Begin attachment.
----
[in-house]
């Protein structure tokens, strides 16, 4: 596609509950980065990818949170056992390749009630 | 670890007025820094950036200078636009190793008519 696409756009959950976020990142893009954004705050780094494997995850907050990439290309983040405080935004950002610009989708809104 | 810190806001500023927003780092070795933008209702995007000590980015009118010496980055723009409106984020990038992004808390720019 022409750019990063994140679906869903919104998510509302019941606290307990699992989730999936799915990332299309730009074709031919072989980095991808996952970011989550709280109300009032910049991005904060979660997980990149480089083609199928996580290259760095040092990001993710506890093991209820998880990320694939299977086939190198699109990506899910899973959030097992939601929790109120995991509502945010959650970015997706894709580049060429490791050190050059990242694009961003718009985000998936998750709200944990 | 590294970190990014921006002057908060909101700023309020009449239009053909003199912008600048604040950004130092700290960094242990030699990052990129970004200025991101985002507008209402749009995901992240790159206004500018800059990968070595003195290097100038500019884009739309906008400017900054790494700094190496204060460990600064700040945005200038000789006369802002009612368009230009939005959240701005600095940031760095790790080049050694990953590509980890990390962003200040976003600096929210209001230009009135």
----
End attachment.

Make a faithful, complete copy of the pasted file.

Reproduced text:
[in-house]
């Protein structure tokens, strides 16, 4: 596609509950980065990818949170056992390749009630 | 670890007025820094950036200078636009190793008519 696409756009959950976020990142893009954004705050780094494997995850907050990439290309983040405080935004950002610009989708809104 | 810190806001500023927003780092070795933008209702995007000590980015009118010496980055723009409106984020990038992004808390720019 022409750019990063994140679906869903919104998510509302019941606290307990699992989730999936799915990332299309730009074709031919072989980095991808996952970011989550709280109300009032910049991005904060979660997980990149480089083609199928996580290259760095040092990001993710506890093991209820998880990320694939299977086939190198699109990506899910899973959030097992939601929790109120995991509502945010959650970015997706894709580049060429490791050190050059990242694009961003718009985000998936998750709200944990 | 590294970190990014921006002057908060909101700023309020009449239009053909003199912008600048604040950004130092700290960094242990030699990052990129970004200025991101985002507008209402749009995901992240790159206004500018800059990968070595003195290097100038500019884009739309906008400017900054790494700094190496204060460990600064700040945005200038000789006369802002009612368009230009939005959240701005600095940031760095790790080049050694990953590509980890990390962003200040976003600096929210209001230009009135």